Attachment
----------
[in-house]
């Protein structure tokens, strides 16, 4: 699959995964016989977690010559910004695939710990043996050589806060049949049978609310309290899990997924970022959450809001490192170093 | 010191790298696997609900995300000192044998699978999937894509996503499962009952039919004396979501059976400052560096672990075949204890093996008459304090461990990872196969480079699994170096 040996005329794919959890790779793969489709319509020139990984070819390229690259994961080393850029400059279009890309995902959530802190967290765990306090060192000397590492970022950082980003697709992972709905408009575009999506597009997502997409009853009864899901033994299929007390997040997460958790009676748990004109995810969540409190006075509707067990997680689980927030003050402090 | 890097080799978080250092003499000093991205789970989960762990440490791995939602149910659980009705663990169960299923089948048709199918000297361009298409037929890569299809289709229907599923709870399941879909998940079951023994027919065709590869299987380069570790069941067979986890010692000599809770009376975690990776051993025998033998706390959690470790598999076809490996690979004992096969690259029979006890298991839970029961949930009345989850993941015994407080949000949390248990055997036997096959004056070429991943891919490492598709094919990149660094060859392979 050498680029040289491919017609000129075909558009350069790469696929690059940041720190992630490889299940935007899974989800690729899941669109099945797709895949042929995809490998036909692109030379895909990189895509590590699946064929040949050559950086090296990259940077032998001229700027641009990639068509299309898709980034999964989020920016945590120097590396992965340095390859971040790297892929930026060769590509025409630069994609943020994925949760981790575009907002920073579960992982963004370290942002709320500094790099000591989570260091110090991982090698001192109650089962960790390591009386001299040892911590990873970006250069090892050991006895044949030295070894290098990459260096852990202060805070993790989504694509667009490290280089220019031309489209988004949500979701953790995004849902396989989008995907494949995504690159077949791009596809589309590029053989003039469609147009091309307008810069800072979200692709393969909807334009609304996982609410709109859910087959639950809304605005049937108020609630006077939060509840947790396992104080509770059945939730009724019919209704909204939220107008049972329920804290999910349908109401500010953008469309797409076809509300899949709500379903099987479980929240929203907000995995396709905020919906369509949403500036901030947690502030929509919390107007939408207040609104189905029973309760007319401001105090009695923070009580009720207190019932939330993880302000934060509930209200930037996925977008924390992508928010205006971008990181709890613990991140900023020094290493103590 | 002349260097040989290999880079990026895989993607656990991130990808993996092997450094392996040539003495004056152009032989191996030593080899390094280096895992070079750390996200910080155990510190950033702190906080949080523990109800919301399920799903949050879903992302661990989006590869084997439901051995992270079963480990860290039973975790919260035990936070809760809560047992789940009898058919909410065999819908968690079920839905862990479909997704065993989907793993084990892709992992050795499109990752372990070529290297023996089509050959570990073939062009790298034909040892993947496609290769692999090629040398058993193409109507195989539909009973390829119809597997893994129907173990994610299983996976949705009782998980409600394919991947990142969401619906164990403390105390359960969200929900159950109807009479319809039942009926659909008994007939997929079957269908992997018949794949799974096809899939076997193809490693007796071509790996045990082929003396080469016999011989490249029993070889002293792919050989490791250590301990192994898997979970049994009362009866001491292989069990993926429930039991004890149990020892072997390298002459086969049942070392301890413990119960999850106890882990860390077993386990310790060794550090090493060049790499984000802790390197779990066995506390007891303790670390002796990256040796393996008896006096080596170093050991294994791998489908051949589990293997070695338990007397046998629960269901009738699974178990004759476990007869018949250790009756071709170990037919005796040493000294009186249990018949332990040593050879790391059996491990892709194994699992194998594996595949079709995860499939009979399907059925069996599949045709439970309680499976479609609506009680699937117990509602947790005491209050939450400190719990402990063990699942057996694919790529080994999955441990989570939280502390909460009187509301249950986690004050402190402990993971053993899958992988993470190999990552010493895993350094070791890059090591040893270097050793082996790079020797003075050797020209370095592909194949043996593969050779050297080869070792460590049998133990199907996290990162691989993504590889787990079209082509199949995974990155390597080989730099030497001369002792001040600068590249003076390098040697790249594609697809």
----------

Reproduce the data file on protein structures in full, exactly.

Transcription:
[in-house]
């Protein structure tokens, strides 16, 4: 699959995964016989977690010559910004695939710990043996050589806060049949049978609310309290899990997924970022959450809001490192170093 | 010191790298696997609900995300000192044998699978999937894509996503499962009952039919004396979501059976400052560096672990075949204890093996008459304090461990990872196969480079699994170096 040996005329794919959890790779793969489709319509020139990984070819390229690259994961080393850029400059279009890309995902959530802190967290765990306090060192000397590492970022950082980003697709992972709905408009575009999506597009997502997409009853009864899901033994299929007390997040997460958790009676748990004109995810969540409190006075509707067990997680689980927030003050402090 | 890097080799978080250092003499000093991205789970989960762990440490791995939602149910659980009705663990169960299923089948048709199918000297361009298409037929890569299809289709229907599923709870399941879909998940079951023994027919065709590869299987380069570790069941067979986890010692000599809770009376975690990776051993025998033998706390959690470790598999076809490996690979004992096969690259029979006890298991839970029961949930009345989850993941015994407080949000949390248990055997036997096959004056070429991943891919490492598709094919990149660094060859392979 050498680029040289491919017609000129075909558009350069790469696929690059940041720190992630490889299940935007899974989800690729899941669109099945797709895949042929995809490998036909692109030379895909990189895509590590699946064929040949050559950086090296990259940077032998001229700027641009990639068509299309898709980034999964989020920016945590120097590396992965340095390859971040790297892929930026060769590509025409630069994609943020994925949760981790575009907002920073579960992982963004370290942002709320500094790099000591989570260091110090991982090698001192109650089962960790390591009386001299040892911590990873970006250069090892050991006895044949030295070894290098990459260096852990202060805070993790989504694509667009490290280089220019031309489209988004949500979701953790995004849902396989989008995907494949995504690159077949791009596809589309590029053989003039469609147009091309307008810069800072979200692709393969909807334009609304996982609410709109859910087959639950809304605005049937108020609630006077939060509840947790396992104080509770059945939730009724019919209704909204939220107008049972329920804290999910349908109401500010953008469309797409076809509300899949709500379903099987479980929240929203907000995995396709905020919906369509949403500036901030947690502030929509919390107007939408207040609104189905029973309760007319401001105090009695923070009580009720207190019932939330993880302000934060509930209200930037996925977008924390992508928010205006971008990181709890613990991140900023020094290493103590 | 002349260097040989290999880079990026895989993607656990991130990808993996092997450094392996040539003495004056152009032989191996030593080899390094280096895992070079750390996200910080155990510190950033702190906080949080523990109800919301399920799903949050879903992302661990989006590869084997439901051995992270079963480990860290039973975790919260035990936070809760809560047992789940009898058919909410065999819908968690079920839905862990479909997704065993989907793993084990892709992992050795499109990752372990070529290297023996089509050959570990073939062009790298034909040892993947496609290769692999090629040398058993193409109507195989539909009973390829119809597997893994129907173990994610299983996976949705009782998980409600394919991947990142969401619906164990403390105390359960969200929900159950109807009479319809039942009926659909008994007939997929079957269908992997018949794949799974096809899939076997193809490693007796071509790996045990082929003396080469016999011989490249029993070889002293792919050989490791250590301990192994898997979970049994009362009866001491292989069990993926429930039991004890149990020892072997390298002459086969049942070392301890413990119960999850106890882990860390077993386990310790060794550090090493060049790499984000802790390197779990066995506390007891303790670390002796990256040796393996008896006096080596170093050991294994791998489908051949589990293997070695338990007397046998629960269901009738699974178990004759476990007869018949250790009756071709170990037919005796040493000294009186249990018949332990040593050879790391059996491990892709194994699992194998594996595949079709995860499939009979399907059925069996599949045709439970309680499976479609609506009680699937117990509602947790005491209050939450400190719990402990063990699942057996694919790529080994999955441990989570939280502390909460009187509301249950986690004050402190402990993971053993899958992988993470190999990552010493895993350094070791890059090591040893270097050793082996790079020797003075050797020209370095592909194949043996593969050779050297080869070792460590049998133990199907996290990162691989993504590889787990079209082509199949995974990155390597080989730099030497001369002792001040600068590249003076390098040697790249594609697809």